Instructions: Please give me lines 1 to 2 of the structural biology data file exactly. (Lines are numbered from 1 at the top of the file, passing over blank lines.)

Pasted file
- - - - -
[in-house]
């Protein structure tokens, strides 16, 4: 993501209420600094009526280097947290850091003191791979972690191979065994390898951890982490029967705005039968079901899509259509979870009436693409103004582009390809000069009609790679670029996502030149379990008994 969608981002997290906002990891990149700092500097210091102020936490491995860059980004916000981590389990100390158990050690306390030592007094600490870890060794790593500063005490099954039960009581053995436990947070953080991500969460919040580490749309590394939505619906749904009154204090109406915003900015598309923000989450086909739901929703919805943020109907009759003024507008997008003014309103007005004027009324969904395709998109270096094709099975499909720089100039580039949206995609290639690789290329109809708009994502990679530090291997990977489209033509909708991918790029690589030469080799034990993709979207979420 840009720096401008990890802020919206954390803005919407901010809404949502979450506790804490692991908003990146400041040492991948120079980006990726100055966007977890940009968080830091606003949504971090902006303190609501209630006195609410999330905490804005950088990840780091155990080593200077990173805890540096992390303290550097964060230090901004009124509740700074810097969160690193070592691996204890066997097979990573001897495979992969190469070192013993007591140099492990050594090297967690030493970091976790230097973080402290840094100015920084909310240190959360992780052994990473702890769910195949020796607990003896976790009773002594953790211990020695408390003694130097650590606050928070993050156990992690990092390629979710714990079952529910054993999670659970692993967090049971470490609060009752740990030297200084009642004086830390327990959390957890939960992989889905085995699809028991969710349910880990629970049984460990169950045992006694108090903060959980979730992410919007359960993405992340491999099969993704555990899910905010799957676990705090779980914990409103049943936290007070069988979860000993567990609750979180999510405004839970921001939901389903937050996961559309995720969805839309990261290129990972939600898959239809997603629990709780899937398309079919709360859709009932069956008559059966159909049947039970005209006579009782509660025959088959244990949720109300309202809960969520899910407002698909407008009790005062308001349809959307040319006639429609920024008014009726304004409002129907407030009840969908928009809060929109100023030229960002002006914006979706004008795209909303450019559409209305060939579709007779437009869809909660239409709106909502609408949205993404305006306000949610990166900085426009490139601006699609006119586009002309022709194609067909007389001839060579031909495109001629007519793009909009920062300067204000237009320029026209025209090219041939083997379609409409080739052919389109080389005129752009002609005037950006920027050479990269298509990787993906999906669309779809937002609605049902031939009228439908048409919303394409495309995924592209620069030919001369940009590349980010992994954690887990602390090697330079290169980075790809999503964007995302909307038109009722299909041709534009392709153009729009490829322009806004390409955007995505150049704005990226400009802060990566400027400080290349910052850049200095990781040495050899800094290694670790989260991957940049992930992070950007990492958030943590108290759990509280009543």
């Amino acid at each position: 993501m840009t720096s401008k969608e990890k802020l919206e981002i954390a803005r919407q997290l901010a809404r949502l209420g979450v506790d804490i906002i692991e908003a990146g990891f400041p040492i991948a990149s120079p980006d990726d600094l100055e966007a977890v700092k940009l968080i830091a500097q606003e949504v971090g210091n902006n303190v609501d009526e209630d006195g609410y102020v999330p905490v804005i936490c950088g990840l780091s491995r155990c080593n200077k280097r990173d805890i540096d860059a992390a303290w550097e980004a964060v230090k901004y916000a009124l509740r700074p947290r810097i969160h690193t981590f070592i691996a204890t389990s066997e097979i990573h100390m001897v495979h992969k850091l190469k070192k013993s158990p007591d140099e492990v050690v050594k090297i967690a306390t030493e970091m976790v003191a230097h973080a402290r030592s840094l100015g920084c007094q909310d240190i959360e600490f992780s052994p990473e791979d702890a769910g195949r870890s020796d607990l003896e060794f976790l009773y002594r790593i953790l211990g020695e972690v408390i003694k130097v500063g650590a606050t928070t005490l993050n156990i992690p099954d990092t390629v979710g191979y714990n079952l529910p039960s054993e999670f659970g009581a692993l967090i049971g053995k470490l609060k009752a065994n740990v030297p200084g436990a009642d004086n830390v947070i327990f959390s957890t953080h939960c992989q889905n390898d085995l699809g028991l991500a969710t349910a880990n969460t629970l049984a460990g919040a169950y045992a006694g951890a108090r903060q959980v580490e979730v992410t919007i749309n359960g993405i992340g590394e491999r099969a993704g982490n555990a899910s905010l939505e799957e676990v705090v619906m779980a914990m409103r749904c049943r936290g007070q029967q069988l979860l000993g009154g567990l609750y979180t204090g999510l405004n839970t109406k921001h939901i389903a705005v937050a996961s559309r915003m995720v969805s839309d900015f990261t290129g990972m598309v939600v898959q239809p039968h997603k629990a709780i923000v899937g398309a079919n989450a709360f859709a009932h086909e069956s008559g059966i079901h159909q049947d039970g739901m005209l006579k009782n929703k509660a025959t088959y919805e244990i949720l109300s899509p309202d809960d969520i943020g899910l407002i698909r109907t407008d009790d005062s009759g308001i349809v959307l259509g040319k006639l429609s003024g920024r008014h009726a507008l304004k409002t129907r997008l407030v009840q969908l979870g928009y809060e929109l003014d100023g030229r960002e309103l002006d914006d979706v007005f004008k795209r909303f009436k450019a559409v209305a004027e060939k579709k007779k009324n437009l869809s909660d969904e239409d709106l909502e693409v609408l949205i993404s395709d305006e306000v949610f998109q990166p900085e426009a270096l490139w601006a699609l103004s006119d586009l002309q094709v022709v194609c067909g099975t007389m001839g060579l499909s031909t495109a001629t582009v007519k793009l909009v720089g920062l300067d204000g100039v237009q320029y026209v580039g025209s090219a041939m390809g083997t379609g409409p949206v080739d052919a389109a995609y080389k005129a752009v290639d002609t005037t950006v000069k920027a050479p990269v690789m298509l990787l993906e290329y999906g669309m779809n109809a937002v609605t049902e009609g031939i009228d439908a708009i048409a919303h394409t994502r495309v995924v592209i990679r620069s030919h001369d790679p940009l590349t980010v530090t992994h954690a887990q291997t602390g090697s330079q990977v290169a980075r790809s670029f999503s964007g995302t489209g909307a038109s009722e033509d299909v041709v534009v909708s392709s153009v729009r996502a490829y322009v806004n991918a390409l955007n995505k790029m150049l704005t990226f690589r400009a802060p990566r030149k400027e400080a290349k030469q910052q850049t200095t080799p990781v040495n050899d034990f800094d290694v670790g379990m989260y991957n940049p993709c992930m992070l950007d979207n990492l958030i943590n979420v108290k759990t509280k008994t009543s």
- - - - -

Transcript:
[in-house]
């Protein structure tokens, strides 16, 4: 993501209420600094009526280097947290850091003191791979972690191979065994390898951890982490029967705005039968079901899509259509979870009436693409103004582009390809000069009609790679670029996502030149379990008994 969608981002997290906002990891990149700092500097210091102020936490491995860059980004916000981590389990100390158990050690306390030592007094600490870890060794790593500063005490099954039960009581053995436990947070953080991500969460919040580490749309590394939505619906749904009154204090109406915003900015598309923000989450086909739901929703919805943020109907009759003024507008997008003014309103007005004027009324969904395709998109270096094709099975499909720089100039580039949206995609290639690789290329109809708009994502990679530090291997990977489209033509909708991918790029690589030469080799034990993709979207979420 840009720096401008990890802020919206954390803005919407901010809404949502979450506790804490692991908003990146400041040492991948120079980006990726100055966007977890940009968080830091606003949504971090902006303190609501209630006195609410999330905490804005950088990840780091155990080593200077990173805890540096992390303290550097964060230090901004009124509740700074810097969160690193070592691996204890066997097979990573001897495979992969190469070192013993007591140099492990050594090297967690030493970091976790230097973080402290840094100015920084909310240190959360992780052994990473702890769910195949020796607990003896976790009773002594953790211990020695408390003694130097650590606050928070993050156990992690990092390629979710714990079952529910054993999670659970692993967090049971470490609060009752740990030297200084009642004086830390327990959390957890939960992989889905085995699809028991969710349910880990629970049984460990169950045992006694108090903060959980979730992410919007359960993405992340491999099969993704555990899910905010799957676990705090779980914990409103049943936290007070069988979860000993567990609750979180999510405004839970921001939901389903937050996961559309995720969805839309990261290129990972939600898959239809997603629990709780899937398309079919709360859709009932069956008559059966159909049947039970005209006579009782509660025959088959244990949720109300309202809960969520899910407002698909407008009790005062308001349809959307040319006639429609920024008014009726304004409002129907407030009840969908928009809060929109100023030229960002002006914006979706004008795209909303450019559409209305060939579709007779437009869809909660239409709106909502609408949205993404305006306000949610990166900085426009490139601006699609006119586009002309022709194609067909007389001839060579031909495109001629007519793009909009920062300067204000237009320029026209025209090219041939083997379609409409080739052919389109080389005129752009002609005037950006920027050479990269298509990787993906999906669309779809937002609605049902031939009228439908048409919303394409495309995924592209620069030919001369940009590349980010992994954690887990602390090697330079290169980075790809999503964007995302909307038109009722299909041709534009392709153009729009490829322009806004390409955007995505150049704005990226400009802060990566400027400080290349910052850049200095990781040495050899800094290694670790989260991957940049992930992070950007990492958030943590108290759990509280009543």